Panel Encourages Film, TV Writers to Tell Tales of Engineering

Writers learn about new technology to spice up their story lines

19 August 2011

How much do science fiction movies and TV shows influence budding engineers? How can engineers inspire writers and directors to weave technology into their story lines? Such questions were discussed and answered at IEEE-USA’s Engineering Our Future panel, held in June at the Directors Guild of America complex in Los Angeles. About 50 entertainment professionals attended the panel, which featured three engineers discussing their latest technical work. recently posted a video of the event.

On the panel were IEEE Fellow Maja Mataric, a professor of computer science, neuroscience, and pediatrics at the University of Southern California, in Los Angeles; Frances Arnold, a bioengineering professor at Caltech; and Randii Wessen, a jet systems engineer at NASA’s Jet Propulsion Laboratory, in Pasadena, Calif. Jon Spaihts, screenwriter for the upcoming alien invasion movie The Darkest Hour and the Alien prequel Prometheus, moderated the discussion.

The event was cosponsored by the U.S. National Academy of Engineering and the National Academy of Science.


Mataric spoke about her socially assistive robots, which help people with a variety of disorders. For example, the robots can coach a patient through repetitive exercises that otherwise would require the presence of a physical therapist. The robot moves its limbs and speaks to the patient to motivate him and to demonstrate the exercises, and the patient follows along. It also uses its sensors to track the movement of the patient’s limbs to make sure the patient is doing the exercises properly.

Children with autism are sometimes more comfortable interacting with robots than with other children, because robots, Mataric says, are more predictable. So a robot can help children with autism build social skills and make them feel more at ease when interacting with humans.

"Socially assistive robots are well suited for rehabilitating those with Autism or Alzheimer's, or those recovering from a recent stroke, because robots are tireless." Mataric said. "Personalized human-robot interaction is not in some far-off distant future, but right here and now."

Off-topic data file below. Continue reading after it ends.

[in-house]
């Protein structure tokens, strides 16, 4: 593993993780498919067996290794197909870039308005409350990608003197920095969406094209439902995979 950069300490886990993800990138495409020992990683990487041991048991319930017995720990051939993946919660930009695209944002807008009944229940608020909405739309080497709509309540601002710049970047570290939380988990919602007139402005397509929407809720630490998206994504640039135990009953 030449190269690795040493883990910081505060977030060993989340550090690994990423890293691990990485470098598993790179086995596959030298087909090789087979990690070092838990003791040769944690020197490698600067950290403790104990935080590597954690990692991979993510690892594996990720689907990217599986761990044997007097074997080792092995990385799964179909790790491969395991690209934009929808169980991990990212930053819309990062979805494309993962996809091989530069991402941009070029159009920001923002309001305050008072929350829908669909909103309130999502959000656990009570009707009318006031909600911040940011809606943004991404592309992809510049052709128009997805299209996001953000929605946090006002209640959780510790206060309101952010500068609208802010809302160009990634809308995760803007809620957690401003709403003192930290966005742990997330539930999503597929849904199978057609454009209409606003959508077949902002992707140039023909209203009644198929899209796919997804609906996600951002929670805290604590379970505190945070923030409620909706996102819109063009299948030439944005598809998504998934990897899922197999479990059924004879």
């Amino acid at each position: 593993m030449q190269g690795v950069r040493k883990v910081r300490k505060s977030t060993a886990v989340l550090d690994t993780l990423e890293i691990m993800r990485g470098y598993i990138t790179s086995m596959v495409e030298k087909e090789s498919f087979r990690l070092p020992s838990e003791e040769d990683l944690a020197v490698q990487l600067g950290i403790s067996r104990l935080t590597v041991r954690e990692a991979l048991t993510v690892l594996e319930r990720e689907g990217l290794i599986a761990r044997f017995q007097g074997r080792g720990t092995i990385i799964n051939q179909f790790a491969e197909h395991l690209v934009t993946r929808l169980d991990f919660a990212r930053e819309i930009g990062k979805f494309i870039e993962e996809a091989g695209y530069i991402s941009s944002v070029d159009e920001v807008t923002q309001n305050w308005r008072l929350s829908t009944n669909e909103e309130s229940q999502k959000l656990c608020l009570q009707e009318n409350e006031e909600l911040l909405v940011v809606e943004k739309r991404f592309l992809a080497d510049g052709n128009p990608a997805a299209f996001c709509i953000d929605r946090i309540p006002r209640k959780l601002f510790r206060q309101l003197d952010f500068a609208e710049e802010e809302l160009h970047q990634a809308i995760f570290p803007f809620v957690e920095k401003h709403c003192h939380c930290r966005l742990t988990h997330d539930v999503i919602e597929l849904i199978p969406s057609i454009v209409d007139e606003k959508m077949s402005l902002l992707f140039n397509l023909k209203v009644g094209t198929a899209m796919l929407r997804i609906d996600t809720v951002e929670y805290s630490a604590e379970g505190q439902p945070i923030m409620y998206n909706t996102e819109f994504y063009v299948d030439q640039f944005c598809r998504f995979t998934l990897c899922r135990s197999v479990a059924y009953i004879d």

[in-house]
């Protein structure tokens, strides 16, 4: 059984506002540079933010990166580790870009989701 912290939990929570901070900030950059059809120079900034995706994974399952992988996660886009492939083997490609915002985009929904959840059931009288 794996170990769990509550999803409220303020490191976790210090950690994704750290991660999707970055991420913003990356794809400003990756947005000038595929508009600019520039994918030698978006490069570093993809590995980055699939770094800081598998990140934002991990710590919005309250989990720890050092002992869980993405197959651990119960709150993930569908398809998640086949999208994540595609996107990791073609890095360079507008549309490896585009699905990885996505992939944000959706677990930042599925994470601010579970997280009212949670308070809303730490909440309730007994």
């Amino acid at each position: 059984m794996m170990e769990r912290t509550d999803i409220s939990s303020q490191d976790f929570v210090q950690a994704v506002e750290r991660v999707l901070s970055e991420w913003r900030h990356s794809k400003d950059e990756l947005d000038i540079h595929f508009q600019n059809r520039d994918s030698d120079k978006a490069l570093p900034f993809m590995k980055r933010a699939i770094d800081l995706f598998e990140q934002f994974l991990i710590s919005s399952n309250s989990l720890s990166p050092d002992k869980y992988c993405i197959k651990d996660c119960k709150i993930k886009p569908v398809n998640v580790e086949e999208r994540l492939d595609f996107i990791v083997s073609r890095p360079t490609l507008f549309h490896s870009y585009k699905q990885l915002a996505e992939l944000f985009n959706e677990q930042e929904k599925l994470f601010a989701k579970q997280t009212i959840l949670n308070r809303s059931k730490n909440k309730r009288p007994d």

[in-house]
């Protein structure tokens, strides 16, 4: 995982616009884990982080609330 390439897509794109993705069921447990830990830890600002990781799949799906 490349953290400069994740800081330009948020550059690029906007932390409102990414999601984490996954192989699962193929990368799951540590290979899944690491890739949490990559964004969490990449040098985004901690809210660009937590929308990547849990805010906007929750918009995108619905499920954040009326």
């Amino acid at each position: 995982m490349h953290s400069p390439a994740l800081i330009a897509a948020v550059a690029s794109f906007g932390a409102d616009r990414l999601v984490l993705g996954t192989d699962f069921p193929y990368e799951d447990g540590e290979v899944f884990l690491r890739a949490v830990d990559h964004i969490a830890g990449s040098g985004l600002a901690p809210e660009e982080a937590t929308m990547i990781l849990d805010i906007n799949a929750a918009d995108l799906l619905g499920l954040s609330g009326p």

Wessen discussed his JPL work, which included helping with the design and operation of the NASA Deep Space Network, an antenna network that enabled communication between the laboratory and spacecraft, including the Mars Global Surveyor, the 2001 Mars Odyssey, and the Mars Reconnaissance Orbiter. He also helped build a spacecraft used in NASA’s Cassini program, which studies Saturn and its moons. The craft has been orbiting Saturn and sending images and data about its surface, atmosphere, and moons back to Earth since 2004.

Arnold, the bioengineering professor, told the audience that she started out studying astronomy, “but I found that I didn’t need to look to the stars for wonder or magnificent complexity—it was all around me in the cellular world.” She and her research group at Caltech have developed a process called directed evolution in which biological systems they create in a lab have their evolutionary process sped up to create new organisms and enzymes that could be used in medicine and biofuels.

Arnold pointed out that genetics and life sciences are also growing and evolving at a rapid pace. “We only discovered DNA 50 years ago, genetic engineering 30 years ago and, in the last 10 years, how to synthesize DNA,” she said, asking, “What lies just around the corner?”


Movies that include new technologies can inspire more than just prospective engineers but also working ones, Wessen said. “Everyone I work with at JPL is a Star Wars or Star Trek fan,” he said. “That kind of science fiction entertainment can fire up the imagination.”

“All the talks were really powerful,” Mataric said after the event. “The audience was very enthusiastic, and they had some excellent questions. After the Q&A, about a dozen people stayed around and spoke with me in greater detail—which was very rewarding.”

Many of the entertainment professionals left with the engineers’ contact information so they could continue discussing their work after the event, perhaps, it’s hoped, while working on a script starring some new technology.

Building relationships between engineers and entertainment professionals can benefit both parties, Spaihts said. “The more that filmmakers like myself learn from engineers, the more stories we find,” he said. And engineers, in turn, gain a better reputation thanks to the exposure of technology in movies and television. “There is no louder voice in culture than entertainment,” Spaihts added.

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